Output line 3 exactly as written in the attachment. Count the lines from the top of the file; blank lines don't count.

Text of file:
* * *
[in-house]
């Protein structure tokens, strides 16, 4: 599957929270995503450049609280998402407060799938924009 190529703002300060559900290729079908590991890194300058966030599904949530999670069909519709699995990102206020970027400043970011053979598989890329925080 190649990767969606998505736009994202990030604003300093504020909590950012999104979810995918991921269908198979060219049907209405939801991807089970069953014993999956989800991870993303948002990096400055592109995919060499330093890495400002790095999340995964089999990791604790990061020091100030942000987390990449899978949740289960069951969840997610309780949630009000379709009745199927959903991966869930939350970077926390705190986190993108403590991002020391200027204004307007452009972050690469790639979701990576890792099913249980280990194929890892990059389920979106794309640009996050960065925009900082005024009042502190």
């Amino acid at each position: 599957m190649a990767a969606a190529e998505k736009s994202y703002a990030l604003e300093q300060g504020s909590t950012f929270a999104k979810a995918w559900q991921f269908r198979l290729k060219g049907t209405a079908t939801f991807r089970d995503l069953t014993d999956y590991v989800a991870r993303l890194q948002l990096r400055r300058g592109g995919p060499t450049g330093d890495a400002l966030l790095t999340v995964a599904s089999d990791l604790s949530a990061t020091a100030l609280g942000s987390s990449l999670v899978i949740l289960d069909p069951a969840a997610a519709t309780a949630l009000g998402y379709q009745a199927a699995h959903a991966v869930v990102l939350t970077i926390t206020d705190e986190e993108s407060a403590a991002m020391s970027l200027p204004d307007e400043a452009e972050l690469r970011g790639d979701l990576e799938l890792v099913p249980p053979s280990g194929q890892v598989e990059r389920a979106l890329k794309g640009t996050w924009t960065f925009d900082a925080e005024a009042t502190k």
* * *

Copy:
């Amino acid at each position: 599957m190649a990767a969606a190529e998505k736009s994202y703002a990030l604003e300093q300060g504020s909590t950012f929270a999104k979810a995918w559900q991921f269908r198979l290729k060219g049907t209405a079908t939801f991807r089970d995503l069953t014993d999956y590991v989800a991870r993303l890194q948002l990096r400055r300058g592109g995919p060499t450049g330093d890495a400002l966030l790095t999340v995964a599904s089999d990791l604790s949530a990061t020091a100030l609280g942000s987390s990449l999670v899978i949740l289960d069909p069951a969840a997610a519709t309780a949630l009000g998402y379709q009745a199927a699995h959903a991966v869930v990102l939350t970077i926390t206020d705190e986190e993108s407060a403590a991002m020391s970027l200027p204004d307007e400043a452009e972050l690469r970011g790639d979701l990576e799938l890792v099913p249980p053979s280990g194929q890892v598989e990059r389920a979106l890329k794309g640009t996050w924009t960065f925009d900082a925080e005024a009042t502190k």